Ask Amy … to Get a Woman’s Point of View

Sometimes even men can benefit from a female point of view on what appear, at first sight, to be exclusively male health issues.

ask-amy-sm.jpgAmy is the wife of a long-time prostate cancer patient who has agreed to offer her experience in whatever way she may be able to help. In particular, we believe she will be able to give suggestions and guidance to the wives, partners, mother, sisters, daughters, nieces, and female friends of prostate cancer patients as those patients go through the difficult processes of diagnosis and treatment for a disease that is emotionally unsettling for most men.

Please understand that Amy is not a physician. She is “just” a well educated laywoman with very personal experience of prostate cancer and its problems. She cannot provide you with medical advice. You should always talk to your doctor about your clinical condition and how it should be managed.

You may post your question for Amy using the comments / reply box below. Questions and answers are retained on this page for approximately 60-90 days from the time they are originally posted.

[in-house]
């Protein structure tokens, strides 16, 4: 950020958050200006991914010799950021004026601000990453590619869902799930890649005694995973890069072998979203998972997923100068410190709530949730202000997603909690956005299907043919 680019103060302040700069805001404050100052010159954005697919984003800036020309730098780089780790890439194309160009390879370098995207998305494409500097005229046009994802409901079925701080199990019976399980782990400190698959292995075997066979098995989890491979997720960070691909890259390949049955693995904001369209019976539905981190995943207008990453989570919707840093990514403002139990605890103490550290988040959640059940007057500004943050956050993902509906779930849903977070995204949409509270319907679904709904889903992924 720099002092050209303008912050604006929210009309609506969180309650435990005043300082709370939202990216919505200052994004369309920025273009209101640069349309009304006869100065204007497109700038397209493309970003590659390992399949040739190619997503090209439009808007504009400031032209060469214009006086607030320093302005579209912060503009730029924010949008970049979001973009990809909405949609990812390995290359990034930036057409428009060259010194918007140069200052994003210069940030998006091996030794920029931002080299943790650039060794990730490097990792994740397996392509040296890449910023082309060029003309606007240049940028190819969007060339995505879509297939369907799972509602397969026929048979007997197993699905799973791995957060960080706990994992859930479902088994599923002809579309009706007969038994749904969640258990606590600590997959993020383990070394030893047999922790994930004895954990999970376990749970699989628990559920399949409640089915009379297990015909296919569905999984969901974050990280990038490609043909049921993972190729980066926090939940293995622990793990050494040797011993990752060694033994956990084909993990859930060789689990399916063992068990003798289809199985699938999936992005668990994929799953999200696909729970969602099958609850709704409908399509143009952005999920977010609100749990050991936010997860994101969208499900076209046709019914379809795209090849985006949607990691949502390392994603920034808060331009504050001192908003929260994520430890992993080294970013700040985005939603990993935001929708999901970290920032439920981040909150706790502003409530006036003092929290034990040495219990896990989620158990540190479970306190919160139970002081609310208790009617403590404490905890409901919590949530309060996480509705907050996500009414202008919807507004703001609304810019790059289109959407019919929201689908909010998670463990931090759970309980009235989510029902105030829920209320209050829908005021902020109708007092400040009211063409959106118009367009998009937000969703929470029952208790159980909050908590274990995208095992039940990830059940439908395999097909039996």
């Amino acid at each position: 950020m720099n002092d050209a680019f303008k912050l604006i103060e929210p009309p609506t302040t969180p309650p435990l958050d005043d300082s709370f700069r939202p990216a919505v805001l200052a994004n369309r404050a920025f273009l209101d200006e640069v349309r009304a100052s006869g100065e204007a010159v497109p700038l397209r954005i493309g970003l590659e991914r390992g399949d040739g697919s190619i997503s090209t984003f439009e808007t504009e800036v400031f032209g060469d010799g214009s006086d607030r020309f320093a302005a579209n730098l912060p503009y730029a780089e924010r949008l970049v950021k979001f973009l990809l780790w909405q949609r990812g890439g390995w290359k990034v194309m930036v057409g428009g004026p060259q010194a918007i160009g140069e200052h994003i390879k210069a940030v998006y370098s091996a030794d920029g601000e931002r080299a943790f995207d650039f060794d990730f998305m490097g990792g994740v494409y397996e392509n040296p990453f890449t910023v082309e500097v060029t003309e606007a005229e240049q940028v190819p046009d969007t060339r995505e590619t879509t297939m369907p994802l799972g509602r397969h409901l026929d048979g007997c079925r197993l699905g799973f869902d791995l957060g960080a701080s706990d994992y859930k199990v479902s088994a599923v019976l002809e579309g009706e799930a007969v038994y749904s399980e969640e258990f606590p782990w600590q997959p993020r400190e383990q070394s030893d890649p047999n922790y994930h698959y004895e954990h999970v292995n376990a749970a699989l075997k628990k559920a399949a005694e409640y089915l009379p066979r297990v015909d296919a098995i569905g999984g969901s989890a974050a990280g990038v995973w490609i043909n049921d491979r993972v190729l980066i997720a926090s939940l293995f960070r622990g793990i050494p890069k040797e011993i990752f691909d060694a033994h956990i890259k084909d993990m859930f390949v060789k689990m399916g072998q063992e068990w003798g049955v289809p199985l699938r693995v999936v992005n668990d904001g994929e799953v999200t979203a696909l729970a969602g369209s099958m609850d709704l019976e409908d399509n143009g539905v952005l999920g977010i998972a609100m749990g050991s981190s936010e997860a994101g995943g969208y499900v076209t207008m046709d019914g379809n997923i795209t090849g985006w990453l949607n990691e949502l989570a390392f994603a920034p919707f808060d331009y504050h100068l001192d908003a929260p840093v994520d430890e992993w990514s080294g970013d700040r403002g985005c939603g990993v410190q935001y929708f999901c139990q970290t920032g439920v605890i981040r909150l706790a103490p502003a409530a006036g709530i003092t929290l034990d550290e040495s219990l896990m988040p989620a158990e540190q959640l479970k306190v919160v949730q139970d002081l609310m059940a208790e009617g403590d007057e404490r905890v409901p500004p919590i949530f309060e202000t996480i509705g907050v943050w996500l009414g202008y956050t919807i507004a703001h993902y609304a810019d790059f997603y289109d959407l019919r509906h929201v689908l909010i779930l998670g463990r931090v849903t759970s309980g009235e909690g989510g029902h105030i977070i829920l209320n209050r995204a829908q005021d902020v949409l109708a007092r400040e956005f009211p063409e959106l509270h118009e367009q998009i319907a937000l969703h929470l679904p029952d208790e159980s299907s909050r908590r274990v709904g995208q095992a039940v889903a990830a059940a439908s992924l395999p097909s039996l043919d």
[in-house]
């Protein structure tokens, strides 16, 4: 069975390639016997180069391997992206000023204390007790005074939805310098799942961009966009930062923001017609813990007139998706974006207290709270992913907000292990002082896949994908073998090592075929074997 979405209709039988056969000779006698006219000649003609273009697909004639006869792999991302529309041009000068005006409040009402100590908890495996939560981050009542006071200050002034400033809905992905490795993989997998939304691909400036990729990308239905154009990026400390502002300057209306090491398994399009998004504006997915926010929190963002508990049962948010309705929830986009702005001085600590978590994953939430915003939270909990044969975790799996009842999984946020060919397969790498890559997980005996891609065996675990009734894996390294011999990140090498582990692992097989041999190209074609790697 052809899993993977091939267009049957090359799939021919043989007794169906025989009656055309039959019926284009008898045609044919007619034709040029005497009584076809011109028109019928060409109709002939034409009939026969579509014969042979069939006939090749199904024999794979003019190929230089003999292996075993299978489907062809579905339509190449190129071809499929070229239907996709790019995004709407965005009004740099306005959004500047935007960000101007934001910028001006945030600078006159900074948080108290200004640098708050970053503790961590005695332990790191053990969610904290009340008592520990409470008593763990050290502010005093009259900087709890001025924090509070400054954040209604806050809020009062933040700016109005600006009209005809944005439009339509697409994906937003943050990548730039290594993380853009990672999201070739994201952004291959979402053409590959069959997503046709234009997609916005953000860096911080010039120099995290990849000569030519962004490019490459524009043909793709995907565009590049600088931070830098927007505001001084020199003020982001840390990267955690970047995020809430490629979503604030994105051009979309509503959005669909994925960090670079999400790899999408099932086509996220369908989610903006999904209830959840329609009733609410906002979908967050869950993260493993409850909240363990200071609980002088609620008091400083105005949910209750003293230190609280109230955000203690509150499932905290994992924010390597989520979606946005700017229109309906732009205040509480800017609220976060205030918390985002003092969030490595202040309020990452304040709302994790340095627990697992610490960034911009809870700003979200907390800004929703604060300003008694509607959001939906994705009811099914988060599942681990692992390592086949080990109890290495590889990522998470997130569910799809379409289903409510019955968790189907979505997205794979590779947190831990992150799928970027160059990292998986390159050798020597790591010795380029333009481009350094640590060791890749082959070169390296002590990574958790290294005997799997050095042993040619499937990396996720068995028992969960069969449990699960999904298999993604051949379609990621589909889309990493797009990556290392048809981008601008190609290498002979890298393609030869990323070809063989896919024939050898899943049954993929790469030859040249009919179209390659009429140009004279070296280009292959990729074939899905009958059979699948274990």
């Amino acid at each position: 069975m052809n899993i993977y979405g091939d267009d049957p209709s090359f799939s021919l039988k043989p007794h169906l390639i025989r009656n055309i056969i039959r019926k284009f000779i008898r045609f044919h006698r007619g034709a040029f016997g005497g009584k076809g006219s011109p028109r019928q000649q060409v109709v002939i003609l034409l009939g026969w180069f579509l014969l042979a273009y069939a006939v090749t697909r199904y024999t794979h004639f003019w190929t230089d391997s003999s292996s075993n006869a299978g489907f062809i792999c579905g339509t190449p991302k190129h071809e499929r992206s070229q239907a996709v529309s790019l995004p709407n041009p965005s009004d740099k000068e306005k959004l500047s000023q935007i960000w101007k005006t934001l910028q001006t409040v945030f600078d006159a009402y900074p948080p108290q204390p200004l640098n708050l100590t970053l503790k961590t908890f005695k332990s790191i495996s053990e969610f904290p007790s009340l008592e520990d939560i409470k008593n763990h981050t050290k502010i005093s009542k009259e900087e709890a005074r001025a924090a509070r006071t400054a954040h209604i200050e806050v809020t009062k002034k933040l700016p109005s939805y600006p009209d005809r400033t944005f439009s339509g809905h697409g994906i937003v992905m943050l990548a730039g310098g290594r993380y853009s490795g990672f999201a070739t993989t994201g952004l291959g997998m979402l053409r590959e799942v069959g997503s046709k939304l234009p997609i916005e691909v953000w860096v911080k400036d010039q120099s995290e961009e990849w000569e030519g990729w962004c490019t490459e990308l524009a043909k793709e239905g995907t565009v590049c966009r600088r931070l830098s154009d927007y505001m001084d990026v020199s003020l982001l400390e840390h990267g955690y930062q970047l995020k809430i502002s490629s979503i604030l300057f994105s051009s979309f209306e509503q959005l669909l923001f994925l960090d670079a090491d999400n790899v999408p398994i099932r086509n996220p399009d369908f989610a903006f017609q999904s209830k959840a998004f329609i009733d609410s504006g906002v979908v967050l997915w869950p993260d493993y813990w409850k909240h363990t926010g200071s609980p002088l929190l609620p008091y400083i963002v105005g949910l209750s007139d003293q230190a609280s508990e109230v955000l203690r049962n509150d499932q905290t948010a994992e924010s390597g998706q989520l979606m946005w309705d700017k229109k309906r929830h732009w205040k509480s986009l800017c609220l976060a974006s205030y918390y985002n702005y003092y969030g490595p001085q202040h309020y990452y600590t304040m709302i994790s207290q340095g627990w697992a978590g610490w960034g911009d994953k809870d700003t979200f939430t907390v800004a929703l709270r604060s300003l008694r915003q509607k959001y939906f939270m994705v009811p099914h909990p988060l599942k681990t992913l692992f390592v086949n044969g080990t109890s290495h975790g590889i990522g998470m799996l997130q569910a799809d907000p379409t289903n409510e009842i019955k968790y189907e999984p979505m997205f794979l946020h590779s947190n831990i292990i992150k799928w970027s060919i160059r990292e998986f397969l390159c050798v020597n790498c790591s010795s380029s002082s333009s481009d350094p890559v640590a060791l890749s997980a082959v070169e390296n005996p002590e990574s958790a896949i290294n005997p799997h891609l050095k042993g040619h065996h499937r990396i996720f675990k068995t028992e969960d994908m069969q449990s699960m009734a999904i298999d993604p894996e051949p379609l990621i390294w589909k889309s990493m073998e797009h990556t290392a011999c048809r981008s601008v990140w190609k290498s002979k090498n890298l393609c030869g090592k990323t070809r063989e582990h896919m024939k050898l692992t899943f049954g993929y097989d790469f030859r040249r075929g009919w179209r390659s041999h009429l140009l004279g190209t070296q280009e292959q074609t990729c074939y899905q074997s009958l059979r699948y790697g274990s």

28 Responses

  1. Hi Amy.

    Well, my husband is still with us — sort of. His latest diagnosis (as if Stage IV metastatic prostate cancer isn’t enough) is Lewy body dementia. Wow — adding insult to injury in some respects.

    However, that being said — maybe it’s a blessing because he doesn’t really know / remember what is happening to his body. He had the last chemo in March of 2017 and he will never have it again, according to the doctors. There is nothing out there that can be tried on him at this point and, since he now has been diagnosed with Lewy body dementia — it merely complicates the possibility of any trial studies that might have been effective.

    We have Home Health / Hospice / Social Worker coming in now — to see if we can now get palliative care for him and to make sure I am doing OK.

    I had to retire in August due to his not wanting me to leave him to go to work. My sister had moved in with us — he would not have been alone, but he didn’t want me to leave him — I cried all the way to work and called in retired after my shift was over. Praise God!

    I told him that I retired when I got home and that I still had paperwork to do to process out, but that after that — all was good and I would be with him 24/7/365. Seemed to make him happy.